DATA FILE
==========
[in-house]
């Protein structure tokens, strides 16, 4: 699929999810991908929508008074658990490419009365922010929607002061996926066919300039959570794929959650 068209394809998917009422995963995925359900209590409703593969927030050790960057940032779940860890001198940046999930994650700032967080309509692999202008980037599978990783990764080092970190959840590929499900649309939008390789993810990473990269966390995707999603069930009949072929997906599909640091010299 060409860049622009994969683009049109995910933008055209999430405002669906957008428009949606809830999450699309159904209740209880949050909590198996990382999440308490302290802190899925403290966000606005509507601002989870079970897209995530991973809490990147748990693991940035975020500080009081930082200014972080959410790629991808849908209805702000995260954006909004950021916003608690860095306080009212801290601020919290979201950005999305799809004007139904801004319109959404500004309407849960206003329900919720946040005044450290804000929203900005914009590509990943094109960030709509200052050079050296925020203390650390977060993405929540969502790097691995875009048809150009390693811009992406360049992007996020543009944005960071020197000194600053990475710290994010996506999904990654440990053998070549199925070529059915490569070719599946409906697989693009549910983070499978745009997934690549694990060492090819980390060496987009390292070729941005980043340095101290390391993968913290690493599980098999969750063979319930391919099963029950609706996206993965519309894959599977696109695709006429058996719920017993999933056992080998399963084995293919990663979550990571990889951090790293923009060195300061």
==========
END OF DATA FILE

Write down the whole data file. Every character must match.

[in-house]
């Protein structure tokens, strides 16, 4: 699929999810991908929508008074658990490419009365922010929607002061996926066919300039959570794929959650 068209394809998917009422995963995925359900209590409703593969927030050790960057940032779940860890001198940046999930994650700032967080309509692999202008980037599978990783990764080092970190959840590929499900649309939008390789993810990473990269966390995707999603069930009949072929997906599909640091010299 060409860049622009994969683009049109995910933008055209999430405002669906957008428009949606809830999450699309159904209740209880949050909590198996990382999440308490302290802190899925403290966000606005509507601002989870079970897209995530991973809490990147748990693991940035975020500080009081930082200014972080959410790629991808849908209805702000995260954006909004950021916003608690860095306080009212801290601020919290979201950005999305799809004007139904801004319109959404500004309407849960206003329900919720946040005044450290804000929203900005914009590509990943094109960030709509200052050079050296925020203390650390977060993405929540969502790097691995875009048809150009390693811009992406360049992007996020543009944005960071020197000194600053990475710290994010996506999904990654440990053998070549199925070529059915490569070719599946409906697989693009549910983070499978745009997934690549694990060492090819980390060496987009390292070729941005980043340095101290390391993968913290690493599980098999969750063979319930391919099963029950609706996206993965519309894959599977696109695709006429058996719920017993999933056992080998399963084995293919990663979550990571990889951090790293923009060195300061």